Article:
Bishop Gore’s Mission To The United States -- By: Anonymous

Journal: Bibliotheca Sacra
Volume: BSAC 075:300 (Oct 1918)
Article: Bishop Gore’s Mission To The United States
Author: Anonymous

Bishop Gore’s Mission To The United States

As we go to press, the leading centers of thought in America are being thrilled by the impassioned appeals of the Bishop of Oxford for an increased interest of the churches in the establishment of a league of nations to protect the world from future wars. The plan for such a league and the difficulties attending it were clearly presented in the January number of the Bibliotheca Sacra by Mr. Raymond L. Bridgman. in an article, entitled “A World-Unity Conference,” for which he had prepared the way by two previous articles.1 The object of the Bishop’s visit to America is to interest the general public in the questions, and to get them to see the supreme importance of continuing the present “war upon war “until the power of Germany is humbled, and of following it with a league of nations such as that advocated by Mr. Bridgman, and later by President Wilson, and by the League to Enforce Peace, of which Ex-President Taft is the foremost exponent. We are glad to give prominence to the Bishop’s statement of the grounds of hope that may encourage and inspire us. These he considers under three heads: —

“1. The first is the despair of the future which fills the minds of the people of all kinds when they contemplate the tendencies of national rivalry as they existed before the war and led to its outbreak, unless they can be profoundly modified or effectively restrained. We simply cannot bear to think of making a peace, however just a peace, and then leaving the nations, after a period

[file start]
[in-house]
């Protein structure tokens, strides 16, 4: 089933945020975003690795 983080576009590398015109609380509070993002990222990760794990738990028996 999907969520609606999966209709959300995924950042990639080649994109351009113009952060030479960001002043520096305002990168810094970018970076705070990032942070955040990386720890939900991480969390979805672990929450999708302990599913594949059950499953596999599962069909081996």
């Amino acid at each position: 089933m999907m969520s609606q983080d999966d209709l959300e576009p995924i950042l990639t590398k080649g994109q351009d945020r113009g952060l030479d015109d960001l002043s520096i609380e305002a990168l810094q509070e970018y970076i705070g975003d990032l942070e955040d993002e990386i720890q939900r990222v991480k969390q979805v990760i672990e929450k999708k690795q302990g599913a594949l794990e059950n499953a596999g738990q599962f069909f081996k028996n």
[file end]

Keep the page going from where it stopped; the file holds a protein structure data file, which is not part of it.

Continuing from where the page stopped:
of exhaustion, to watch one another with the old jealousy, and build up armaments, the one against the other, with more than the old lavishness of expense, and a scientific ingenuity sharpened tenfold by experience, and form alliances as of old, one against another, until another world-war breaks out. If this be all that can be looked for, I say, despair possesses us. Nothing less confronts us as the inevitable issue than the ruin of a civilisation which it has taken so many centuries to build up: both its economic ruin and the ruin of its culture and its freedom. I suppose that it is this dread that has made the greatest practical statesmen in many countries propound and support a project which seems to vulgar eyes so idealistic as the League of Nations. It does demand a vast change of mind in the sentiment of nations towards one another. But our practical statesmen recognise that nothing else than such a world-wide repentance can save the situation from ruin.

“2. Our second ground of hope is the progress and the international sympathies of democracy. In his splendid ‘Complaint of Peace’ Erasmus, in 1517, asc...

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